Neighbors of the newly permitted Ella Butte wind farm near Ione protested the project at a Morrow County Court meeting Wednesday.
“It breaks my heart to see what’s going on in my neck of the woods due to big corporate greed,” said James Jepsen, owner of Dobyns Pest Control.
Jepsen, 47, said his 15-acre spread, an “island of domestic tranquility,” will be ruined and rendered unsalable once the turbines go up. Jepsen quoted studies about the negative health effects of living near wind turbines and their impact on wildlife.
Jepsen said the “greed of the few” is pitting neighbor against neighbor in Morrow County.
The 52-turbine, 104-megawatt Ella Butte wind farm is phase one in a much larger project designed by 2Morrow Energy LLC, a partnership of a few local landowners. The conditional-use permit lists three applicants: Ruby Ann Rohde of Kennewick, Wash., Victor Reitmann Trust and Betty Reitmann of Ione, and Crum Enterprises Limited Partnership of Ione.
Jerry Reitmann, 50, a primary organizer in the enterprise, said the entire project could exceed 1,000 megawatts and benefit about 40 properties around Ione. Morrow Energy is working with a company based in Spain, Gamesa, to develop the wind farm.
Reitmann said the partners altered their plans to exclude a few turbines close to Ione out of concern for residents. In response to Jepsen’s comments, he said, “It’s perfectly valid for people to not like the idea of having wind turbines in their neighborhood. But it’s still a private property issue.”
Another unhappy neighbor, Richard Sandford, also attended the Wednesday meeting, but Jepsen alone is appealing the project’s conditional-use permit. The county planning commission granted the permit Dec. 6.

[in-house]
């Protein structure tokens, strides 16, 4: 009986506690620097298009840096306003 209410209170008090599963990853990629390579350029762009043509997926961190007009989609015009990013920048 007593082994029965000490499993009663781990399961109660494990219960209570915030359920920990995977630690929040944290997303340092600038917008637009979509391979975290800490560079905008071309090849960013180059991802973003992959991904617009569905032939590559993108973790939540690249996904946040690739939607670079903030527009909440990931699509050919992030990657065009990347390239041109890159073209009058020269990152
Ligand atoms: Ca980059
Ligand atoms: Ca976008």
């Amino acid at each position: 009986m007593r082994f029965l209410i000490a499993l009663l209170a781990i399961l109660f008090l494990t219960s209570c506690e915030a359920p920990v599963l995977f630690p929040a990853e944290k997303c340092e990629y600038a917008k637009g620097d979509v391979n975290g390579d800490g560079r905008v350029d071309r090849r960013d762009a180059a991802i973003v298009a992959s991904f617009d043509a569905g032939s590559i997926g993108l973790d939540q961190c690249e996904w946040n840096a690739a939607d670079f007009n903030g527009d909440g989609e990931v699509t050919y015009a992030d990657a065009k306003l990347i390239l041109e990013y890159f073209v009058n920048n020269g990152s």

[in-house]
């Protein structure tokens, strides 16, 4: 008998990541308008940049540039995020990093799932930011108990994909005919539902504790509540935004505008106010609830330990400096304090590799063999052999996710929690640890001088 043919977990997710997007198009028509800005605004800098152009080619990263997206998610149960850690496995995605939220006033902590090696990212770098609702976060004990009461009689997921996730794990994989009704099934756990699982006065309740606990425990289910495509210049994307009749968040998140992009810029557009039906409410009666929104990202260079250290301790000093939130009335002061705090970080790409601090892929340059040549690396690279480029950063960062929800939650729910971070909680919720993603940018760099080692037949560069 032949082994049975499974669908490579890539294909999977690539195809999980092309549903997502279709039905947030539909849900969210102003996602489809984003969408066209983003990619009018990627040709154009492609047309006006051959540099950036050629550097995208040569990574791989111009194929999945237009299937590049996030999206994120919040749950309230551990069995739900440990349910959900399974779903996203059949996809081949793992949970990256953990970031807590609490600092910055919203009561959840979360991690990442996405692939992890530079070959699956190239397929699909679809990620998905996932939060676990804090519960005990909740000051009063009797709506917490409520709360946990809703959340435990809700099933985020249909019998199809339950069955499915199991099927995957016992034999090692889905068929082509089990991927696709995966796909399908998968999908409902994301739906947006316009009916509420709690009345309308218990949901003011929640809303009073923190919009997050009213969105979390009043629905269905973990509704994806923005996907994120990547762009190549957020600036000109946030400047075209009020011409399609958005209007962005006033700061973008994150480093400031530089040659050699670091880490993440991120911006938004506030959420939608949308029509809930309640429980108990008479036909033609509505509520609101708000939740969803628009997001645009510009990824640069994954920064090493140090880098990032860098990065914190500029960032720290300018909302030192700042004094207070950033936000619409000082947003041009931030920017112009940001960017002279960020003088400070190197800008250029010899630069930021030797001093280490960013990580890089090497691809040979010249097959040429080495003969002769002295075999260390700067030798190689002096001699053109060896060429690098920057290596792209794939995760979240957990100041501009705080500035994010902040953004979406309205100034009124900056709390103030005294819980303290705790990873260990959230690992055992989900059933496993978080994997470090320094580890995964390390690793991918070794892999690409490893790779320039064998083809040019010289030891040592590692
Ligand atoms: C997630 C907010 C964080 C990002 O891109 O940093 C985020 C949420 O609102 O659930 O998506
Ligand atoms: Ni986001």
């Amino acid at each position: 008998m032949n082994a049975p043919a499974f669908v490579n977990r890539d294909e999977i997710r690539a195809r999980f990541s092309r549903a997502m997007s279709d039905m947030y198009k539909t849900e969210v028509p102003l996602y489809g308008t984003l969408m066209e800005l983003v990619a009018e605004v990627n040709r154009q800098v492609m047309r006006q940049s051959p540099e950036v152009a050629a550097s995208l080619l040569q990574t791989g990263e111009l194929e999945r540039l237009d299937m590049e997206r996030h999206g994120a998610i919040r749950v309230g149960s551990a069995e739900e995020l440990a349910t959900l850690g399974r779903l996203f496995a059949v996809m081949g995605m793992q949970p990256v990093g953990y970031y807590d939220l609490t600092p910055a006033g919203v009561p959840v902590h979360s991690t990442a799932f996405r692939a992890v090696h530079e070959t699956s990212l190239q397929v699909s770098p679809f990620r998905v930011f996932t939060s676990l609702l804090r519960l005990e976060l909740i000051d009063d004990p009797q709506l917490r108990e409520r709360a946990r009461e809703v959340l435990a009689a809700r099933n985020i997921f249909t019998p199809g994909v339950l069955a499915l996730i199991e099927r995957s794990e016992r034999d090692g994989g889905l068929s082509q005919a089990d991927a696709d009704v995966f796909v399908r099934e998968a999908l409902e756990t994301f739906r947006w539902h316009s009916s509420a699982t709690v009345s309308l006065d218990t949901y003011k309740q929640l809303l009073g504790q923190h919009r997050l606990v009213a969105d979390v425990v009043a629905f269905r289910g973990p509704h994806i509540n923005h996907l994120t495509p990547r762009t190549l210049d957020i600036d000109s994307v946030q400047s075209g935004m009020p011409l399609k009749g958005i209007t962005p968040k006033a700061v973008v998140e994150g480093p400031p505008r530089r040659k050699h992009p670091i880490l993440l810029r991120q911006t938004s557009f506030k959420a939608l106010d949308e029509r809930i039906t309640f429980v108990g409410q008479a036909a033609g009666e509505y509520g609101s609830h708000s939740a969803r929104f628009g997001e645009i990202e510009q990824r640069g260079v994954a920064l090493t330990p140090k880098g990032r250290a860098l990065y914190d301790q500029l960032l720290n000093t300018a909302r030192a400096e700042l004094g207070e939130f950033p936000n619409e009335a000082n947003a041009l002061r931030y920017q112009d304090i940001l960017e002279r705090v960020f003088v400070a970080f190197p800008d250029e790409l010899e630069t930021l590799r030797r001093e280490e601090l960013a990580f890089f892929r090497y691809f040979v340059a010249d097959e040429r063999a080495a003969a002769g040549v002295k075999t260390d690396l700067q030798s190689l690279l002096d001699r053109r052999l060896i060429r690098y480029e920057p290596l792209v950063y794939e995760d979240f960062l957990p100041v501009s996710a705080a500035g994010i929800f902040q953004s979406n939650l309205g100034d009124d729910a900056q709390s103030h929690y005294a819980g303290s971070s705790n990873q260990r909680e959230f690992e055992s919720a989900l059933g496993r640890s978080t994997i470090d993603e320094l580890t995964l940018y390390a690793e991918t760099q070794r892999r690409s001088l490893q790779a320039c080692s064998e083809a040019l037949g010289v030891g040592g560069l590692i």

Sandford said he did not submit an appeal before the county deadline because he was unaware of the project’s progress. For new development on farmland, the county publishes notices in two newspapers and sends letters to those who live adjacent to or within 500 feet of the project boundaries. Sandford lives about a half-mile away.
Nevertheless, Sandford submitted to the court two large binders of information about turbine effects on human health and local real estate values.
“I urge the county court to rethink putting these wind turbine facilities within at least two nautical miles of Ione for the sake of the residents living there,” he said in a letter to the court.
“We live in Ione because of the simple, peaceful, quiet life, the beautiful scenic views and abundant wildlife. This will all change once these turbines are in place and operating.”
County Planning Director Carla McLane urged the county court to deny Jepsen’s appeal. She said most of the issues Jepsen raised, such as those involving noise and wildlife, were addressed in the permitting process.
For those not addressed, such as Jepsen’s claim that turbines affect property values, she said he failed to submit sufficient evidence. For example, Jepsen said his father, who has a cochlear implant, will suffer from living near turbines, but did not provide proof to support that claim.
After hearing from Jepsen and the Portland-based lawyer for 2Morrow Energy, David Peterson, the court decided to allow Jepsen seven days to submit his appeal argument, and the partners seven days to respond. The court said it will rule on the issue Feb. 15 at 1:30 p.m. at the Port of Morrow building in Boardman.
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